This little note at the bottom of a column in today’s South China Morning Post reminds me it’s been some months since I visited my favorite noodle shop:
Celebrating 20 years of Freedom Noodles
the economic downturn and a series of closures in the catering sector,
a popular, yet humble restaurant called Freedom Noodles – founded 20
years ago on the ground floor of the Professional Teachers’ Union’s
clubhouse in Causeway Bay – is still going strong.
Cheung Man-kwong, who is head of the union, said the 20th anniversary
of the Tiananmen Square crackdown this year had a special meaning for
the shop, which was a favourite in the neighbourhood.
more to the name of the shop than the freedom for customers to choose
whatever combination of ingredients they wish for their dish of
noodles. The owners were active supporters of the pro-democracy
movement before June 4, 1989,” Mr Cheung said.
I didn’t know that the owners of Ji Yauh Mihn Ga were pro-democracy supporters, but this knowledge will add to my pleasure and comfort the next time I happen to be near the Bowrington Market in Wan Chai and duck into the steamy shop and order a bowl of their delicious and utterly satisfying seui gau mihn.
Lately, there’s been a foodie scramble to anoint one or another Hong Kong noodle shop as the “best” won ton noodle place in town. I blame this urge to categorize and rate on the recent release of the Michelin Guide for Foreign Tourists Coming to Hong Kong who Can’t Read The Chinese Menu and are Afraid Someone Might Slip Dog Meat in their Dumpling. The “classic” elements of the won ton noodle soup have been analyzed and proclaimed by these experts. If a soup does not contain slivers of the more expensive white chive (as opposed to the lowly green one, which is so cheap that the vendors in the gaai sih will often give a bunch away for free to customers, like a pack of Kleenex at the 7-11), it is instantly crossed off the golden foodie noodle list.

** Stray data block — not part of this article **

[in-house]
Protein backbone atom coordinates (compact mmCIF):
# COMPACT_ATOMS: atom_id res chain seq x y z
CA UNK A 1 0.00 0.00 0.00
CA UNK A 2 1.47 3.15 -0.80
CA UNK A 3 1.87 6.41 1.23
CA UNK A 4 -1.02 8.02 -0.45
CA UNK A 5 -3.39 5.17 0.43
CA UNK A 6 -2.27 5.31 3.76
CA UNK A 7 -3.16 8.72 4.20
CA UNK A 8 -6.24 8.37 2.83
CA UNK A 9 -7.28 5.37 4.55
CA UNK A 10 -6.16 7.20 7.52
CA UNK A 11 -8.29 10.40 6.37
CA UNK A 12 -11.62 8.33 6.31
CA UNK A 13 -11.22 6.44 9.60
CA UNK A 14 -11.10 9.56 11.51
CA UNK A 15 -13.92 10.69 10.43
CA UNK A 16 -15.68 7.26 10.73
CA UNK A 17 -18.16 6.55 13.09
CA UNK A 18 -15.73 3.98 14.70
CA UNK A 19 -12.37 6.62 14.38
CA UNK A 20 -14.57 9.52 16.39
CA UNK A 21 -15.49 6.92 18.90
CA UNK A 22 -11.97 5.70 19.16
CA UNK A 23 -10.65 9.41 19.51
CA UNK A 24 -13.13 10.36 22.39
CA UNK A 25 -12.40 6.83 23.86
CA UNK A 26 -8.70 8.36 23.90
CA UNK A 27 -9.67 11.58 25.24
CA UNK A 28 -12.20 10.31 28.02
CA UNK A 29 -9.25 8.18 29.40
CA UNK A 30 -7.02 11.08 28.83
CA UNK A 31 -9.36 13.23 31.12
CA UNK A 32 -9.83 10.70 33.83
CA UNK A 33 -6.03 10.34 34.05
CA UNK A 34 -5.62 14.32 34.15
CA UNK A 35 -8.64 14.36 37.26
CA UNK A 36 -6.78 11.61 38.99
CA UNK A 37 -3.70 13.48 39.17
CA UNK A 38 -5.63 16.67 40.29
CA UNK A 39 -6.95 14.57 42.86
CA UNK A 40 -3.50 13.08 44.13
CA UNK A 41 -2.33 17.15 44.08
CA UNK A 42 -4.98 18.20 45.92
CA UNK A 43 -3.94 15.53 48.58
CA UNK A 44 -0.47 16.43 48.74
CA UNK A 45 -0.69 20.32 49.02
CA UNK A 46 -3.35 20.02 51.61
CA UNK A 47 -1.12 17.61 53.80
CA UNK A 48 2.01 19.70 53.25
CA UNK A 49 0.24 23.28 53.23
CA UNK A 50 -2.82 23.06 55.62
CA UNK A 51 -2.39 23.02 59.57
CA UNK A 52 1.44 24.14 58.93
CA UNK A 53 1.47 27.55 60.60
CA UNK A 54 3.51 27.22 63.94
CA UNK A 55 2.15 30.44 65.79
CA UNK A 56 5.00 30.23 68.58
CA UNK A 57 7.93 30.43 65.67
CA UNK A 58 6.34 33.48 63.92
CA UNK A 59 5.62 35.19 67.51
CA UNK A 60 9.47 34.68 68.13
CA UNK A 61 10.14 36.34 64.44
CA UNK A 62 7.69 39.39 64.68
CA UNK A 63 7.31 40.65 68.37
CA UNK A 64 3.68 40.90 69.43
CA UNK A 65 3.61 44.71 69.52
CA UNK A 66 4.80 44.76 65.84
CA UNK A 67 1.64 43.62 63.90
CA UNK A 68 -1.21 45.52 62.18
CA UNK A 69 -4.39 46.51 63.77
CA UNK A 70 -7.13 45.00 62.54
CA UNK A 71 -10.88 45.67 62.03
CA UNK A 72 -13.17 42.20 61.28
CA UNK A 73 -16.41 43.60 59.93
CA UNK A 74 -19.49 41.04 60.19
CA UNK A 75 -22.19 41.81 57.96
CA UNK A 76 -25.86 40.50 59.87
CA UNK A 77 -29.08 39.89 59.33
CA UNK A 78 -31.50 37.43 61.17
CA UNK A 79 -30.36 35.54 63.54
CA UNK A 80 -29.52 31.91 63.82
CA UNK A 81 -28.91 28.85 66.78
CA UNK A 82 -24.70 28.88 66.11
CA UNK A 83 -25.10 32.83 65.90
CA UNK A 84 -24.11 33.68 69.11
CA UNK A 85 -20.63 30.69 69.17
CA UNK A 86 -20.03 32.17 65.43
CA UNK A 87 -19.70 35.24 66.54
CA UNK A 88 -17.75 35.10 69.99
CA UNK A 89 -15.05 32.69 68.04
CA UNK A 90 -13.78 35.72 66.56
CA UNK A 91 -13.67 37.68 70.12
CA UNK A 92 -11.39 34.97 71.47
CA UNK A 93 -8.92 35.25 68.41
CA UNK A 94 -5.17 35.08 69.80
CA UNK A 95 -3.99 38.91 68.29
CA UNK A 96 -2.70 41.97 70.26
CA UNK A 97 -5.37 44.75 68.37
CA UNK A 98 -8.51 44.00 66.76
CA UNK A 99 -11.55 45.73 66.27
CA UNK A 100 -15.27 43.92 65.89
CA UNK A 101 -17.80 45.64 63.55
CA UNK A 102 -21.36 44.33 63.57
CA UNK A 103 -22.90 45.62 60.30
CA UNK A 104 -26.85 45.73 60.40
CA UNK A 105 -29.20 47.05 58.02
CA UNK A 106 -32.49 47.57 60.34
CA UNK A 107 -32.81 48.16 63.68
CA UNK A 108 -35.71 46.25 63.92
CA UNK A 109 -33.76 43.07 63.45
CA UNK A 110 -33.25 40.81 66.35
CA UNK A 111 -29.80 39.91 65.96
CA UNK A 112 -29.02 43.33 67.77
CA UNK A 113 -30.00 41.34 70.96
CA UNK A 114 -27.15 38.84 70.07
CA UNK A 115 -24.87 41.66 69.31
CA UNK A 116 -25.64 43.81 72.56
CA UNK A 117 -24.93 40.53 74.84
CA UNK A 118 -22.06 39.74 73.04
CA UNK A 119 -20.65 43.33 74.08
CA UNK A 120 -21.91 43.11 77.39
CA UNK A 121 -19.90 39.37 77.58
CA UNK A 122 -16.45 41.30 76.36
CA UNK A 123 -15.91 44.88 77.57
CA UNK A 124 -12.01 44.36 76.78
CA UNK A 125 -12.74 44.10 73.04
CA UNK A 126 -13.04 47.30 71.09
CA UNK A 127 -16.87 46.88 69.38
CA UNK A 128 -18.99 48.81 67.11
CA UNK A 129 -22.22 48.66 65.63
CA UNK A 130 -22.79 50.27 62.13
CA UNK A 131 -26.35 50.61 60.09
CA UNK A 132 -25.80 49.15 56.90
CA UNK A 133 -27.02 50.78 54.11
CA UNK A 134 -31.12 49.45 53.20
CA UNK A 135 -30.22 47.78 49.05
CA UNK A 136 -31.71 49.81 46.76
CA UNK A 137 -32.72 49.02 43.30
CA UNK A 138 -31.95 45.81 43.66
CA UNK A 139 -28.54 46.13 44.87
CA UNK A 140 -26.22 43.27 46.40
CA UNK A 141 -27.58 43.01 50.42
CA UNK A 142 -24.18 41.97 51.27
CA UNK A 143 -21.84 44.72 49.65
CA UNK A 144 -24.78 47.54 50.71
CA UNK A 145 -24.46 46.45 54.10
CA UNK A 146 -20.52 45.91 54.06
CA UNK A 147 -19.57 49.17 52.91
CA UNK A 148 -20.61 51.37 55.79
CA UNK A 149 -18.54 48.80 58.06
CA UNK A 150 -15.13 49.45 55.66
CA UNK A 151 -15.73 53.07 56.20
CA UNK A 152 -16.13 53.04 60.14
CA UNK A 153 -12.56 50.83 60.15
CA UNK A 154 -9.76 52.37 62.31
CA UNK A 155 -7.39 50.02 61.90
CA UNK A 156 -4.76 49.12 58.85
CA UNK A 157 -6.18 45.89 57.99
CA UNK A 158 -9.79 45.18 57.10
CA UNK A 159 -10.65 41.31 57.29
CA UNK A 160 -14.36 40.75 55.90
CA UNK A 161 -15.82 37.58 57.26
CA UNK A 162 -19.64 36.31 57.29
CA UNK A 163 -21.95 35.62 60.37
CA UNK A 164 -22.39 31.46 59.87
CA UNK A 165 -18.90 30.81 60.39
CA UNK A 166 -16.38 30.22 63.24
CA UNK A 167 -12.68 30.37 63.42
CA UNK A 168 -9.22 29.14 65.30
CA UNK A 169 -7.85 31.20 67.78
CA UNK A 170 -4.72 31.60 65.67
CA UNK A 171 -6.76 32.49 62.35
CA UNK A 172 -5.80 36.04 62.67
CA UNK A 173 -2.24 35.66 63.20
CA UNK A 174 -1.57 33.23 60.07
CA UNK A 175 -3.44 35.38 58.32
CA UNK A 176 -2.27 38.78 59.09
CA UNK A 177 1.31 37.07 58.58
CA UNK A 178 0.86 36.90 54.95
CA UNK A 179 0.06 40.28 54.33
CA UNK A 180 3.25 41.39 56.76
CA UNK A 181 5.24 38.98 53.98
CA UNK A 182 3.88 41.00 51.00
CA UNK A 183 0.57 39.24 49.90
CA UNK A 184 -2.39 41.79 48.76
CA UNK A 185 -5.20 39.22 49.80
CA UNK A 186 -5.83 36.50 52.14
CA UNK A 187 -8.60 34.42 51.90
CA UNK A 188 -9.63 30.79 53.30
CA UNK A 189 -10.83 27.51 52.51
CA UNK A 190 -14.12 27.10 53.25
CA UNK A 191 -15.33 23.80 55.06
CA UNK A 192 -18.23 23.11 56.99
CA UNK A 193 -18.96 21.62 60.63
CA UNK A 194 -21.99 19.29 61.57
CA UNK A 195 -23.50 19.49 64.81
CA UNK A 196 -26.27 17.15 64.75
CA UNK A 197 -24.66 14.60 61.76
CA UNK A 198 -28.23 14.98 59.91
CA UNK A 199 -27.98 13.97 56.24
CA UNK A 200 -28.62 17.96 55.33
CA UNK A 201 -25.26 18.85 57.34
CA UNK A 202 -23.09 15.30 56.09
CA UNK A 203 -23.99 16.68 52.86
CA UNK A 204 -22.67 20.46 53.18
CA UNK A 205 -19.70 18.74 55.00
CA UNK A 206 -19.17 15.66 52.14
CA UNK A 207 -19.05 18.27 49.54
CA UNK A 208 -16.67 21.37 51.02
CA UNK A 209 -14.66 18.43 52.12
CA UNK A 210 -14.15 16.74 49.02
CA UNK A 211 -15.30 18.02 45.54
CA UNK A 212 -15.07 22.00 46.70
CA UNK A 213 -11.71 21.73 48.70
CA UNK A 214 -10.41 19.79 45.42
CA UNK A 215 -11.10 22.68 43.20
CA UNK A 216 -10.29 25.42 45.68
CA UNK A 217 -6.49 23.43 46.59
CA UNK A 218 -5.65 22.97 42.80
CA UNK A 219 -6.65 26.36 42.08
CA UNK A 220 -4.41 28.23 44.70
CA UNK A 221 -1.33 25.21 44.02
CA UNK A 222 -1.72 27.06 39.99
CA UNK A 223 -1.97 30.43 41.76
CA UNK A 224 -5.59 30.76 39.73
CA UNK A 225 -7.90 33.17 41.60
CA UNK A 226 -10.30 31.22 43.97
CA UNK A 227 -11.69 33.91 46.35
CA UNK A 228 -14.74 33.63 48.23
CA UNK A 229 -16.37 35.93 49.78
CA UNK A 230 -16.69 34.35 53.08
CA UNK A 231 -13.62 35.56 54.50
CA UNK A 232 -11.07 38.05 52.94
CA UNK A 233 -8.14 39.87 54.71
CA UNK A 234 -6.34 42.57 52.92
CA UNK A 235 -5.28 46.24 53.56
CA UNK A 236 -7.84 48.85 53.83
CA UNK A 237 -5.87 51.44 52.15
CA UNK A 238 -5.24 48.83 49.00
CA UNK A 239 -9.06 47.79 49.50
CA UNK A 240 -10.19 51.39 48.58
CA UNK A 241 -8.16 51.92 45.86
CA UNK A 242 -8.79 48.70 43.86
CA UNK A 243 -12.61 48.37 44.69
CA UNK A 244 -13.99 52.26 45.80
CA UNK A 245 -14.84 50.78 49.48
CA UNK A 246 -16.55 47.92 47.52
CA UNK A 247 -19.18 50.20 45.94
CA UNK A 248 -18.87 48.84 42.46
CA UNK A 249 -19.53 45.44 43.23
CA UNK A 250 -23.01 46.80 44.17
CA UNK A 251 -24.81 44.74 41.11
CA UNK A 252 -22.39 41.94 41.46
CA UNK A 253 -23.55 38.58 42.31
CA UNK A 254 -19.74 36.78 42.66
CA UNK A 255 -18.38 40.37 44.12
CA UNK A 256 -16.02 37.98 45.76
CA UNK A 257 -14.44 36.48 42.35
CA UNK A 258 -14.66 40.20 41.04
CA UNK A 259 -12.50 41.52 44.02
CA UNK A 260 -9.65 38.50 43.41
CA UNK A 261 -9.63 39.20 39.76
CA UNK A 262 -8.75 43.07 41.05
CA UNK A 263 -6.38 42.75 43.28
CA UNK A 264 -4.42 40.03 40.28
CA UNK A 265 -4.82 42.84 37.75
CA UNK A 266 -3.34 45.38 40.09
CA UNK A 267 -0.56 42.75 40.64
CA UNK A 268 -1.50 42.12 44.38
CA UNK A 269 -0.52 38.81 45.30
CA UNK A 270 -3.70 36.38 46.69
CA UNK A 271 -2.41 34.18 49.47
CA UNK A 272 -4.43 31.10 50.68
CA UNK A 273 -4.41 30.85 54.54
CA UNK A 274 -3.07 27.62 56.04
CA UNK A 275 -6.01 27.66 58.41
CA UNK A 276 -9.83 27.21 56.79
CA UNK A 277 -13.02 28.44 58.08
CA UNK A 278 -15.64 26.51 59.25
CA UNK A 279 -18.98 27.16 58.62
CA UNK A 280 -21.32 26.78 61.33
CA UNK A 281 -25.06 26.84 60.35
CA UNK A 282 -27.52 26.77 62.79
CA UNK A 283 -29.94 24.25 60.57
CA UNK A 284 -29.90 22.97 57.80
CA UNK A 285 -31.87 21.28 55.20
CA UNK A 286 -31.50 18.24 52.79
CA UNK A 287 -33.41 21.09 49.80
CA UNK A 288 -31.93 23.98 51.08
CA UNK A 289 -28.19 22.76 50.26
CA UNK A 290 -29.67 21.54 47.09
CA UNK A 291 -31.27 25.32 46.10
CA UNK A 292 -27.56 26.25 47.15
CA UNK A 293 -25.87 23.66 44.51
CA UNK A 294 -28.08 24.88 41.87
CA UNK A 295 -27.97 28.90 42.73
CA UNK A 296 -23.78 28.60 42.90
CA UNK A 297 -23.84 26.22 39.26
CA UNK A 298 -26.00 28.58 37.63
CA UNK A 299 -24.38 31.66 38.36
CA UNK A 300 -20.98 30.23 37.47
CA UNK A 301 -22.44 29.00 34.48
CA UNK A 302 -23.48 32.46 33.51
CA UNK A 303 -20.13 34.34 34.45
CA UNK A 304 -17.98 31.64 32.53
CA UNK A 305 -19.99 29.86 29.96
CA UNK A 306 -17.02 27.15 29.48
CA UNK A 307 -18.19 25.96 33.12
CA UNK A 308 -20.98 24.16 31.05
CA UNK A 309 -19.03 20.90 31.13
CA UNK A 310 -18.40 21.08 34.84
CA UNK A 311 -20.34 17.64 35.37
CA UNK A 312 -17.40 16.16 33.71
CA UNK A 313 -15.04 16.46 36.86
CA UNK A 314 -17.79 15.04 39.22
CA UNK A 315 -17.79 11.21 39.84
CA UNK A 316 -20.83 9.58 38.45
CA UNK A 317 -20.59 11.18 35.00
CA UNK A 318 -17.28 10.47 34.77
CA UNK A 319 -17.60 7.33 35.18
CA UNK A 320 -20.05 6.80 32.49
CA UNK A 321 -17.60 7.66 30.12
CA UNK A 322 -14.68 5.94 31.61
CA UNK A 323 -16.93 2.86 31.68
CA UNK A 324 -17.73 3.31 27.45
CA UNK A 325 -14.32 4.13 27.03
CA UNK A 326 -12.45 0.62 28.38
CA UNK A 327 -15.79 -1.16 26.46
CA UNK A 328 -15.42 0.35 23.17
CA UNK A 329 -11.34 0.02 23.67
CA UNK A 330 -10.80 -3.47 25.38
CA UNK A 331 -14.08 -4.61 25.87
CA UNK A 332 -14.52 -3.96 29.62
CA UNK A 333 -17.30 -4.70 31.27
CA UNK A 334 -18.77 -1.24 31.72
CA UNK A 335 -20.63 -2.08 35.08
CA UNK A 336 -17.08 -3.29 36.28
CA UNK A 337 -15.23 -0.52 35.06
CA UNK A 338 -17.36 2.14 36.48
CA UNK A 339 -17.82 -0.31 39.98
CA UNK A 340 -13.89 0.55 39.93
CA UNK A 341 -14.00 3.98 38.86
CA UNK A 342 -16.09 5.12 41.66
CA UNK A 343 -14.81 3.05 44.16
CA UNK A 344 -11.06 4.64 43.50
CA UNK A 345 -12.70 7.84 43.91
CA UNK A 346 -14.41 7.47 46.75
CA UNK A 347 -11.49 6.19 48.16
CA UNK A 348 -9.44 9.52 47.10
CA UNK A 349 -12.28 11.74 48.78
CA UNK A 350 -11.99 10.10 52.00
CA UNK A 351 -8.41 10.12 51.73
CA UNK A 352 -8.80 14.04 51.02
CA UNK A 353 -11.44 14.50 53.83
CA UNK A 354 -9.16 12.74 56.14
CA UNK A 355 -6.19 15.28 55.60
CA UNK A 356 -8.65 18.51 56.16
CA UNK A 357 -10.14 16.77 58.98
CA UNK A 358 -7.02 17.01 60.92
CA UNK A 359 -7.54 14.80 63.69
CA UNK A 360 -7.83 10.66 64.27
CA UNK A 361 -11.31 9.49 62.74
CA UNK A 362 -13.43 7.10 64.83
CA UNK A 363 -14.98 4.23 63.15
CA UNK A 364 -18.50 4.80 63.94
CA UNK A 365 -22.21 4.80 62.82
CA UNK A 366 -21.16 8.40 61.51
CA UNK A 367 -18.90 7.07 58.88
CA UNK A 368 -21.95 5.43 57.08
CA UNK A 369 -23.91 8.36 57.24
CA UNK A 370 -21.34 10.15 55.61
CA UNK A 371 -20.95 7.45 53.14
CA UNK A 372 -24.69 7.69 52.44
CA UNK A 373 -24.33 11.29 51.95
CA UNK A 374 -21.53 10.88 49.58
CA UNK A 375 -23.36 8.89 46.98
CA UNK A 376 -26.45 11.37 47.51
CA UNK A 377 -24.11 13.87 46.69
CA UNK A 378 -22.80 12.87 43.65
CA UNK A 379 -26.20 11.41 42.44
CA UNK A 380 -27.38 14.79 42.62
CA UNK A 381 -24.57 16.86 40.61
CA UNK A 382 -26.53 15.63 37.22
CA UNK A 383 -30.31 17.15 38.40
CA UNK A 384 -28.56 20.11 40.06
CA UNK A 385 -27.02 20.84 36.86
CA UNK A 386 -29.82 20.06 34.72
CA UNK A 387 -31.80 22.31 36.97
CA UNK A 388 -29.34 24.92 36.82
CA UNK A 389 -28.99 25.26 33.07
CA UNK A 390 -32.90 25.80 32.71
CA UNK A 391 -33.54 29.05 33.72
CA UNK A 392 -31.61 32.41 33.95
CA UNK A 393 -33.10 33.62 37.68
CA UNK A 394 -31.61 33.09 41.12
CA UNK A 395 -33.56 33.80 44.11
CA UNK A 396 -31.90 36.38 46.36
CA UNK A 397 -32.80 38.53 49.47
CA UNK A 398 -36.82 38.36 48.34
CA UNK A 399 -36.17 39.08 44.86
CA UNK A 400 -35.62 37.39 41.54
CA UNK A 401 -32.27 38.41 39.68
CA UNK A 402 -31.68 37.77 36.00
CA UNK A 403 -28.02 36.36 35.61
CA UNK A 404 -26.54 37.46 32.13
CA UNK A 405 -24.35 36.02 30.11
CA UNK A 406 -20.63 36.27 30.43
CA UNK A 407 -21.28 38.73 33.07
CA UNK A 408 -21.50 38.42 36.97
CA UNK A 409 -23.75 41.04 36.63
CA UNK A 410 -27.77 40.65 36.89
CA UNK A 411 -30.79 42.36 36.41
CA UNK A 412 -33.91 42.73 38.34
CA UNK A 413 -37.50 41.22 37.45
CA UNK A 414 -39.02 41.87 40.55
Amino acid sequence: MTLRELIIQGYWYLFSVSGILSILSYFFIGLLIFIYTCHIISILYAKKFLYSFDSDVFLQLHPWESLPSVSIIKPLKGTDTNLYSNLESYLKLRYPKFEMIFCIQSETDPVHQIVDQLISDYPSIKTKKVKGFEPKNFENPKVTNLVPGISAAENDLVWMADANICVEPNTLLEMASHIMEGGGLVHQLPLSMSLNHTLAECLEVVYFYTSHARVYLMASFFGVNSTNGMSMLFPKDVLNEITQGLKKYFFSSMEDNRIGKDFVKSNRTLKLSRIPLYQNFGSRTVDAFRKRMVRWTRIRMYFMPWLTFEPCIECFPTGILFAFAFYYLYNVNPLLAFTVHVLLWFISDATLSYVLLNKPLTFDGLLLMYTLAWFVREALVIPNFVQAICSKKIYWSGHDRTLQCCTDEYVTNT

According to the believers of the Won Ton Bible, just about the only “real” noodle shop in Hong Kong is a place on Wellington Street called Mak Gei. Now, I live about a two minute walk from that shop, and I eat there from time to time, and their won ton mihn is fine by me. The broth is richer than usual, and suitably shrimpy. The won tons are a good size, not too big or small, and the noodles are springy and chewy.
Still, Mak’s is not a noodle soup that I go out of my way to eat. For one thing, it’s pricey and they’re a bit mingy on the portions–$38 Hong Kong dollars only gets you a bowl the size of a teacup, three small wontons and a baby’s fistful of noodles. If you want to make a lunch of it, you really have to order two bowls, which puts your tab close to $10 US–a lot of moolah for a bowl of noodles in the Time of Financial Tsunami.
But it’s not money that makes me less interested in eating a bowl of Mak’s noodles than a $14 bowl of Freedom’s. Soup, no matter what culture you are in, is not just about the ingredients–it’s about the soul. In this chilly month, of this cold, cold year, I want to be comforted by friends and familiar faces. I want to pick up my porcelain spoon and chopsticks, lower my head to the steaming bowl, and knock elbows with teachers, unionists, market vendors and taxi drivers. I want freedom from the gnawing fear that these people, this shop, and this won ton mihn will disappear in a blink, replaced by some rapacious developer’s crappy concrete tower filled with slick corporate restaurants that promise a “perfect” won ton “lifestyle”.
Thank god, we’re done with that. For a while, at least. The upside of the finanical tsunami: a pause, and a space, to be filled not by mere things, but by things that matter.
Like Freedom Noodle’s 20 wonderful years of pro-democratic, won ton soup.